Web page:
Dagboek van Philippa/ Philippa's diary
Email: philippa@rdenhollander.nl                                   Last update: 14-06-04 21:29.







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It is now Saturday evening and I am looking back at the past 36 hours from my chair in the hospital. Yesterday (Friday) lunchtime Isabelle’s friend came round with her mother to pick up Isabelle. Philippa was lying on the sofa napping as she so often does and I tried to wake her up to talk to Nancy. I couldn’t get any reaction out of her and thinking she was simply drowsy left her for a little while. Then I tried to wake her again only to find that she was stiff from the waist up, her eyes were by now open but the pupils were fixed in the corners. I tried again and again to make contact but failed.

(Sorry to those of you who have regularly checked this part of the web site and have found nothing new, I hope you will understand when you read this update)

May 1st 2004
...to continue where I left off...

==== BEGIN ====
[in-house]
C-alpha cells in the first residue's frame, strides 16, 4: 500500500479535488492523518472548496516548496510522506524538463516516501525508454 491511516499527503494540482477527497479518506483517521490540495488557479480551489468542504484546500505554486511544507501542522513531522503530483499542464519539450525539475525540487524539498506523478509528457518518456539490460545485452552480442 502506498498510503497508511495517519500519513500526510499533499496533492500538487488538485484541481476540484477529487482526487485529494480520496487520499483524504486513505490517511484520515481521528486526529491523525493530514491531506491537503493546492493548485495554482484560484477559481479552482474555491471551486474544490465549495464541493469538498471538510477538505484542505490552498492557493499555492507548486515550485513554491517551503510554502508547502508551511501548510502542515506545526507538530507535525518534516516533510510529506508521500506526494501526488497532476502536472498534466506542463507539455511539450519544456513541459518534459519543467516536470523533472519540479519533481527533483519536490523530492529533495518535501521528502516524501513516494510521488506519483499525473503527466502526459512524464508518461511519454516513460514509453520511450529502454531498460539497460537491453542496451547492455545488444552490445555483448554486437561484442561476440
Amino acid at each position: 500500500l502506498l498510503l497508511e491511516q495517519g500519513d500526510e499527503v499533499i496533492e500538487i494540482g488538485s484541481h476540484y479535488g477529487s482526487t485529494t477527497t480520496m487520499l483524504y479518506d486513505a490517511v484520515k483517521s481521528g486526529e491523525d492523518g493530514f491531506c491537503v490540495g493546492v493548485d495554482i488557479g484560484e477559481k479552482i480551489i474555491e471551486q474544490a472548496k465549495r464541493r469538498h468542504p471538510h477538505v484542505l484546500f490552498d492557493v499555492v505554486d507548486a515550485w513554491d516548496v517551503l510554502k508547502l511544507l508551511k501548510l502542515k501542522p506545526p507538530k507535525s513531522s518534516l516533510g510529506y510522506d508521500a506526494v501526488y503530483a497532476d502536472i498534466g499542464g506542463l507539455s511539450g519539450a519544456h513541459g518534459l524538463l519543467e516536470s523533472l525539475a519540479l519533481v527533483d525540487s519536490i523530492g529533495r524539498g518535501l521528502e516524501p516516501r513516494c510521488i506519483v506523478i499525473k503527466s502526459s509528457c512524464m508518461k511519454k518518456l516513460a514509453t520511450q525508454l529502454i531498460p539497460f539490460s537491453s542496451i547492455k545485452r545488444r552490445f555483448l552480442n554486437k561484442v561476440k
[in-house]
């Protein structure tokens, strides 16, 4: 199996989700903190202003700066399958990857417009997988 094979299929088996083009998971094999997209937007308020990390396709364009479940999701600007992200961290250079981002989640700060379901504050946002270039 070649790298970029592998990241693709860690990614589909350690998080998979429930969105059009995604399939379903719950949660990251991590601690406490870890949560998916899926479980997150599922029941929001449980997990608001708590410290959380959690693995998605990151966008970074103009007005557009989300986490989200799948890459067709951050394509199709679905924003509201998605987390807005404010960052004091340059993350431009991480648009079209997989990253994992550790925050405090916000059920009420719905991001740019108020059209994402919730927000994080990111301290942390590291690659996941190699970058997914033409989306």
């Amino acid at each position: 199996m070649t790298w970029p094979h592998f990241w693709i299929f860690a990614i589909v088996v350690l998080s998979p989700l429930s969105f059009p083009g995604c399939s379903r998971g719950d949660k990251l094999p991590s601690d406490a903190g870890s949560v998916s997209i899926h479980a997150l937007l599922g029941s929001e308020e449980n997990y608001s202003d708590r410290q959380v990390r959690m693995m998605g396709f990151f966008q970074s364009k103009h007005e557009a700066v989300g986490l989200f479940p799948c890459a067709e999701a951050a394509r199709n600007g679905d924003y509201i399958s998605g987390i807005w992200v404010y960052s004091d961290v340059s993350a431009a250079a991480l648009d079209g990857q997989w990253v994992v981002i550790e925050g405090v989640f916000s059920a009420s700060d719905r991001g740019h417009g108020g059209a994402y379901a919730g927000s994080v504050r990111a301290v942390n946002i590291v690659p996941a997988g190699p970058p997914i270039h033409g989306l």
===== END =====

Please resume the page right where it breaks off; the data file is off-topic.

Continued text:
I tried again and again to talk to her but to no avail, she looked as though she was staring at the sofa and by now I was starting to panic. My head was spinning and with the thought of the Vincristine injection that she had had the day before in the back of my mind I tried to put two and two together. I remembered reading somewhere that convulsions could take place as a result of this drug and it looked suspiciously like an epileptic fit. I rang René to warn him and then rang the hospital where she was being treated to ask their opinion. The symptoms were becoming more obvious with every passing moment; her tongue was making strange movements as though she was trying to swallow but couldn’t, the main vein in her neck was pulsating at an alarming rate, her extremities were cold and floppy, she was turning blue and the colour had drained from her lips. I listed these symptoms to the hospital and after what seemed an eternity I spoke to a doctor who said it sounded critical and told me to dial 999. The ambulance arrived within a couple of minutes and even before then we could hear the sirens so that we knew it was on its way. Because the call was registered as a child reanimation (!) two ambulances were sent. The first arrived with two male paramedics, then another paramedic arrived on foot who had jumped out of his ambulance because of it being delayed by the chaotic road system in our newly built housing estate. The second ambulance arrived a few minutes later. They began by checking her reactions and finding none measured her oxygen saturation and carbon dioxide output, the first was very low and the second was very high. They put an oxygen mask on her, stabilized her and took her into the ambulance, put in two intravenous lines and we were ready to go to Amsterdam. Meanwhile René had come home and we made plans to meet in the AMC. At this point Joshua was still asleep upstairs in bed, Francesca, Isabella and Benjamin were downstairs because it was a school vacation and all I could do was to leave the organization to René. I had been warned by the chief paramedic that they would be driving “blue”, in other words with blue flashing lights and sirens if necessary and that if traffic got bad that the first ambulance would go on ahead and we would follow on later. The paramedic from the second ambulance went in the first ambulance so that Philippa would have two paramedics taking care of her and one to drive the vehicle and I would be in the front of the second ambulance with the driver. It was an agonizing 20 minutes (normal journey time 40 minutes) to Amsterdam, the speed, the traffic – it was Good Friday and the road was full of caravans- not daring to ask why Philippa’s ambulance had put it’s sirens on – was it simply traffic or was it because her condition had worsened?  I heard later that they had given her Valium 10 minutes before we arrived because she had started to convulse which she had not done up to this point.